A wave of outrage and lament has broken out across social media, and the shooters have finally been arrested. Among the many voices of lament, a few have raised a fairly standard list of questions, “Why is this such a huge deal?” “Why don’t we lament the killing or murder of every person, white or black?” “How you do know this was racism and not merely self-defense?” …


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coPhoto by Jose Antonio Gallego Vázquez on Unsplash

A Firestorm

I was sixteen days into the season I’d been dreaming about for a decade and a half. After spending almost nine years pastoring an established church, I was now a full-time church planter. Everyone said I would feel like a bird with unclipped wings, uncaged and free to fully follow God’s call. But just over two weeks into this season of free range ministry, a door with iron bars imprisoned me. In the semester leading up to our church launch, I had committed to teach a number of theology classes as an adjunct professor. This was in part because I’m called to teach the Bible and in part because I’m called to make enough money for my kids to eat lunch every day. Two weeks into the first of these classes, while lecturing from Acts 17, a firestorm of anxiety swallowed my mind and heart. …


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In light of the coronavirus and COVID-19 pandemic, many churches, ours included, have suspended physical church gatherings. This is an unprecedented situation and leaders, church leaders included, are writing the playbook in real time. While many have argued for suspended church gatherings, others have argued against it. Here I want to argue why a church should suspend church gatherings in light of the coronavirus and COVID-19, and to provide responses to a few arguments for why a church might want to continue to gather.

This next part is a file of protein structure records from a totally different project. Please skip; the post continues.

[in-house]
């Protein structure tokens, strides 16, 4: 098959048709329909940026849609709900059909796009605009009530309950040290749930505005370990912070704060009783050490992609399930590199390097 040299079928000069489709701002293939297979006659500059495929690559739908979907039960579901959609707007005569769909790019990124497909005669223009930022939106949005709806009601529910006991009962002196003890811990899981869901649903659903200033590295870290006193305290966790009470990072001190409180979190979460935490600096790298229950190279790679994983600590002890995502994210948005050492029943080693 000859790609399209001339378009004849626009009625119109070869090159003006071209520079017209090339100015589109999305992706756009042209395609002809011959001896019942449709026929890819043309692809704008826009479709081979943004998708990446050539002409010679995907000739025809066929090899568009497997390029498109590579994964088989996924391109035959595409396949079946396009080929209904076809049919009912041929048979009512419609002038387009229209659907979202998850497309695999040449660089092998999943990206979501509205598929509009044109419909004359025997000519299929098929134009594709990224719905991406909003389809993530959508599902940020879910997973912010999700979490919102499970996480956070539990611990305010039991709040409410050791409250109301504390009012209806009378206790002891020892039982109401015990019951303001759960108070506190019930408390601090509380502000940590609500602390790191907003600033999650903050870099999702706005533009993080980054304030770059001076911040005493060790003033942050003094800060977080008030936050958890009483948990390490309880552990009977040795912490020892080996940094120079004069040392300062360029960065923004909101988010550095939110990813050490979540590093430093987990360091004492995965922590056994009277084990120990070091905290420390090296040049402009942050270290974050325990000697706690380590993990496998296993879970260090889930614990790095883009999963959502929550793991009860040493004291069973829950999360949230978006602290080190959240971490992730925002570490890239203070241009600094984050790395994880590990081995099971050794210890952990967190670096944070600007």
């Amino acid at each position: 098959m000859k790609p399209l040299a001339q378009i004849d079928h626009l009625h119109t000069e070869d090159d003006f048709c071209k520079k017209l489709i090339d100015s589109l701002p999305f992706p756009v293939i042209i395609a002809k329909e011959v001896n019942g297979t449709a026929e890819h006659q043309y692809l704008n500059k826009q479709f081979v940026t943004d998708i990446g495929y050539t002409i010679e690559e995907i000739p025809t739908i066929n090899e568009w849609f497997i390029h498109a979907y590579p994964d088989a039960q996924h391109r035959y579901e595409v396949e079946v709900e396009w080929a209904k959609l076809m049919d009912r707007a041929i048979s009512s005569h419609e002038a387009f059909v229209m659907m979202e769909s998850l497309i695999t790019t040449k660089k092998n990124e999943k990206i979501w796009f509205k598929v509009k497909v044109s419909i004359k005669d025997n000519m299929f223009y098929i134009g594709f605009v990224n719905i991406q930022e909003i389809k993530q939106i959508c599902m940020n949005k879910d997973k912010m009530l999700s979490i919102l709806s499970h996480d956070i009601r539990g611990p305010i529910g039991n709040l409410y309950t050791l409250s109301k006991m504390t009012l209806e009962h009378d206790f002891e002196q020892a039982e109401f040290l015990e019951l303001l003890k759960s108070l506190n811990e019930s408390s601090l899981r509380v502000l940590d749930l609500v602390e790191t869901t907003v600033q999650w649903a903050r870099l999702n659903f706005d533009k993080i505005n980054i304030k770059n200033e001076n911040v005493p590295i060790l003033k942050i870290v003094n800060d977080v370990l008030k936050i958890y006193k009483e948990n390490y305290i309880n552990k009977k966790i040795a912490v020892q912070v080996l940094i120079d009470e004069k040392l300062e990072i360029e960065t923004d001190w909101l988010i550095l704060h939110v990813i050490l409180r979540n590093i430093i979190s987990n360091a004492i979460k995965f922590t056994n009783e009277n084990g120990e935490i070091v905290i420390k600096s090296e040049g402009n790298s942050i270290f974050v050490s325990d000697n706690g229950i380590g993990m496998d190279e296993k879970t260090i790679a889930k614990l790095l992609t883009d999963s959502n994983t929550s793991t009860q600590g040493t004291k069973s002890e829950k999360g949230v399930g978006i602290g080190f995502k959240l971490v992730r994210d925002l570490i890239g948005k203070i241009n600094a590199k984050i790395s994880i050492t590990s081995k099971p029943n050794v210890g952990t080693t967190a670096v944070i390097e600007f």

Three Reasons Why a Church Should Suspend Physical Gatherings.

First, Christians are called to love their neighbors. “Love your neighbor as yourself” (Matthew 22:39). Part of loving our neighbors means seeking their peace and welfare. We are ultimately concerned for their eternal destiny with God, and we are also concerned with their life in this world. We are not of the world, but we are in the world. And in the world we are called to love our neighbors as ourselves. So, if we can stop the spread of disease to those who are vulnerable in our community, then we are acting not in fear but in love. …


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To celebrate my 39th birthday today, here are 39 quotes on the Incarnation of Jesus Christ, the eternally begotten Son of God.

“Adopt the same attitude as that of Christ Jesus, who, existing in the form of God, did not consider equality with God as something to be exploited. Instead he emptied himself by assuming the form of a servant, taking on the likeness of humanity. And when he had come as a man, he humbled himself by becoming obedient to the point of death — even to death on a cross. For this reason God highly exalted him and gave him the name that is above every name, so that at the name of Jesus every knee will bow — in heaven and on earth and under the earth — and every tongue will confess that Jesus Christ is Lord, to the glory of God the Father.” …

About

Danny Slavich

Walking with Jesus, @LauraSlavich, our kids, and the @CrossUnitedSFL fam in the warm breezes of sunny SoFla